By MYRON LOVE, Canadian Jewish News
WINNIPEG — For the past 10 years, the Chabad Movement in Winnipeg has offered an annual summer yeshiva program in August, staffed by yeshiva students from out of town, that’s open to the entire community.
Now, for the first time, Chabad will be offering formalized Jewish study all year round through its newly established Jewish Learning Institute (JLI).
“We have put together three six-week courses to be offered in the fall, winter and spring, respectively,” said Rabbi Shmuly Altein, Chabad Lubavitch of Winnipeg’s new 25-year-old director of adult education. “Each course will focus on different topics. The idea is to make Torah learning accessible to contemporary Jews.”
The first course – which begins Nov. 11, is titled Soul Maps and will explore Kabbalah and how it can be used to foster psychological well-being.
The winter session will concentrate on Talmud and Halachah, while in spring, students will study stories from the Torah and see what lessons can be applied to contemporary society, Rabbi Altein said.
The Altein name is well known in Winnipeg’s Jewish community. Rabbi Avrohom Altein, Shmuly Altein’s father, has been this city’s Lubavitch Rabbi for close to 40 years. Shmuly left here at 13 to attend an Orthodox high school in Detroit. After high school, he went on to attend Chabad’s Rabbinical Educational Institute in New York.
Upon graduation, he was dispatched to Australia for further education and training. In Australia, he taught at a rabbinical college as well as in the community, organizing children’s programs and retreats and travelling to distant outposts of that island continent in search of Jewish residents.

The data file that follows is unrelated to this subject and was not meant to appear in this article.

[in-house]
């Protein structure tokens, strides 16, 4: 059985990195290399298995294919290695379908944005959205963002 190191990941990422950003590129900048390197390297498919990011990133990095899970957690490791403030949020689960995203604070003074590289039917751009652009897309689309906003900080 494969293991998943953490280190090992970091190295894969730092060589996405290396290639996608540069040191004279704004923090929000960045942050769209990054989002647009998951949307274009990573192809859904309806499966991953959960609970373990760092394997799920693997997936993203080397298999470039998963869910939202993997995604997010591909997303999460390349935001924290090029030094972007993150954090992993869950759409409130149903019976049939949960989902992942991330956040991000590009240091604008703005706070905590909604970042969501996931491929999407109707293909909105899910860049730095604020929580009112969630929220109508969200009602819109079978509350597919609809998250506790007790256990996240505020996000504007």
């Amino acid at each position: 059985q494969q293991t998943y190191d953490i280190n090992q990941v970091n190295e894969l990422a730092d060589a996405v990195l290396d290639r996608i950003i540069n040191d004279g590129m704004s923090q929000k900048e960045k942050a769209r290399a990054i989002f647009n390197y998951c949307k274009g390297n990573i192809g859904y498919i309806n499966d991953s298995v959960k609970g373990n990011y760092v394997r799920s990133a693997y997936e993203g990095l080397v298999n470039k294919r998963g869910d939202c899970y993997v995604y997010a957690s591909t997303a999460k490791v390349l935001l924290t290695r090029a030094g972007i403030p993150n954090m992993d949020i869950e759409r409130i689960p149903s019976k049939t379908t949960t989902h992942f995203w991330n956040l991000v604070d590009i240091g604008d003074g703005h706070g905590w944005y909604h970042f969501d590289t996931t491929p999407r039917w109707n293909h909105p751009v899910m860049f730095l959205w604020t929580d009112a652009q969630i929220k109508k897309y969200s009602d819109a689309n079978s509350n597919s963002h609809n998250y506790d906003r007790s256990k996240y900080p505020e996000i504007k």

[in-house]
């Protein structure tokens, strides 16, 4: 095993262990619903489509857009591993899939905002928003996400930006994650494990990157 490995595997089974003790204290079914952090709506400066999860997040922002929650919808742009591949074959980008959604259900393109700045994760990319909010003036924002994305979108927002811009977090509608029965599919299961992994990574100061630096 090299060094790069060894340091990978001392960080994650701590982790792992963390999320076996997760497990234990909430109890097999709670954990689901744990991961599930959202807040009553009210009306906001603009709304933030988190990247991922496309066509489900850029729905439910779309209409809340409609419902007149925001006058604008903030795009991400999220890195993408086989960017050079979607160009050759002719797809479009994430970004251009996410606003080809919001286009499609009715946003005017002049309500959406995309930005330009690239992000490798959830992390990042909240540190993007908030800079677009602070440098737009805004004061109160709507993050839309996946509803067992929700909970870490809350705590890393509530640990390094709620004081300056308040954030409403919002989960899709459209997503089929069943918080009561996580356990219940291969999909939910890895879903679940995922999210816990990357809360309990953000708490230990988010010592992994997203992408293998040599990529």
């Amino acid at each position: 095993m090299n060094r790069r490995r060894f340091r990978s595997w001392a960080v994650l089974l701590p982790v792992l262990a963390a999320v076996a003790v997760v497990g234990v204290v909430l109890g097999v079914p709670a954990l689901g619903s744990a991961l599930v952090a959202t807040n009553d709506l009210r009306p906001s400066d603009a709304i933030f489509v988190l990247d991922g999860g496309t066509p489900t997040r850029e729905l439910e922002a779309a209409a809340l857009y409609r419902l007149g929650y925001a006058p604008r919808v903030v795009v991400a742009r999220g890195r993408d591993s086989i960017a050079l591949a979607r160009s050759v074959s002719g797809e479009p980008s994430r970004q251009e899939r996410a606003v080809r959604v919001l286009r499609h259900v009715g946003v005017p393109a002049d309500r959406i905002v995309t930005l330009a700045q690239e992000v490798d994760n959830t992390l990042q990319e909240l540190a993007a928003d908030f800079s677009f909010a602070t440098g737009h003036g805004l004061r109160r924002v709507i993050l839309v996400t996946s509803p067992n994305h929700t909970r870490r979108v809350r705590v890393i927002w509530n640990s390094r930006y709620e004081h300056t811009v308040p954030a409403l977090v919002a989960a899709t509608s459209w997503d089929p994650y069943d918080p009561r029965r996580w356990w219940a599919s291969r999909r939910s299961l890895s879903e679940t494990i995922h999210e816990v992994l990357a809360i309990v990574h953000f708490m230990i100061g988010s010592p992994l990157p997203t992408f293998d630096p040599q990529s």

In 2006, he returned to New York, where he received his smichah from Rabbi Shnear Zalmon Labkovsky, the dean of the Central Yeshiva. In the summer of 2006 and 2007, he served as a Chabad camp director in the Catskills.
Altein and his equally accomplished wife, Adina, returned to Winnipeg with their baby daughter on Sept. 1 to take up his new posting. (The couple welcomed a son to the family in mid-October.)
They spent part of the summer at a worldwide conference of Jewish Learning Institute teachers, held in the Catskills.
“There were over 250 rabbis at the conference,” he said.
Rabbi Altein said the response to the new learning institute has been tremendous. “There is a thirst for Jewish learning here.”
He said he would like to keep class sizes to between 30 and 35 people. If registration is higher, he would offer a second class on another evening during the week.
He points out that JLI courses can be used as credits toward medical or psychology degrees.